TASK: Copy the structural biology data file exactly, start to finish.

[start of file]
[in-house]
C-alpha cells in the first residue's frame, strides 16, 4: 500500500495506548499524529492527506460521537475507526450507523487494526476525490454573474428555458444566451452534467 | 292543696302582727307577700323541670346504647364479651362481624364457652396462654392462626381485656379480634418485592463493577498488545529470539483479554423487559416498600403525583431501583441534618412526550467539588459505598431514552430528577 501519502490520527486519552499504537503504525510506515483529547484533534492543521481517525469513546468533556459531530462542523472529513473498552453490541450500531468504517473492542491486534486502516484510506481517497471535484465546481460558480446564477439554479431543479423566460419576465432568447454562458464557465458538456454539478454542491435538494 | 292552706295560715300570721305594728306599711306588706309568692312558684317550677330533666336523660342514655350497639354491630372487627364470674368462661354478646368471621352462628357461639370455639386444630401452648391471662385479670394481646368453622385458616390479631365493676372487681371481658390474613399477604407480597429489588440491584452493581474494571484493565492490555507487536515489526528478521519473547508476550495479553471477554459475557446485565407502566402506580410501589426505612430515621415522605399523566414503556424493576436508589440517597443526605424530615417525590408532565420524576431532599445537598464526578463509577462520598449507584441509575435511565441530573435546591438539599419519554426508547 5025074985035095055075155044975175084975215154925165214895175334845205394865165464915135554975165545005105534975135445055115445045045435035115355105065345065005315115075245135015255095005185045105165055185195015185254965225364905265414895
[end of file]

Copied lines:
[in-house]
C-alpha cells in the first residue's frame, strides 16, 4: 500500500495506548499524529492527506460521537475507526450507523487494526476525490454573474428555458444566451452534467 | 292543696302582727307577700323541670346504647364479651362481624364457652396462654392462626381485656379480634418485592463493577498488545529470539483479554423487559416498600403525583431501583441534618412526550467539588459505598431514552430528577 501519502490520527486519552499504537503504525510506515483529547484533534492543521481517525469513546468533556459531530462542523472529513473498552453490541450500531468504517473492542491486534486502516484510506481517497471535484465546481460558480446564477439554479431543479423566460419576465432568447454562458464557465458538456454539478454542491435538494 | 292552706295560715300570721305594728306599711306588706309568692312558684317550677330533666336523660342514655350497639354491630372487627364470674368462661354478646368471621352462628357461639370455639386444630401452648391471662385479670394481646368453622385458616390479631365493676372487681371481658390474613399477604407480597429489588440491584452493581474494571484493565492490555507487536515489526528478521519473547508476550495479553471477554459475557446485565407502566402506580410501589426505612430515621415522605399523566414503556424493576436508589440517597443526605424530615417525590408532565420524576431532599445537598464526578463509577462520598449507584441509575435511565441530573435546591438539599419519554426508547 5025074985035095055075155044975175084975215154925165214895175334845205394865165464915135554975165545005105534975135445055115445045045435035115355105065345065005315115075245135015255095005185045105165055185195015185254965225364905265414895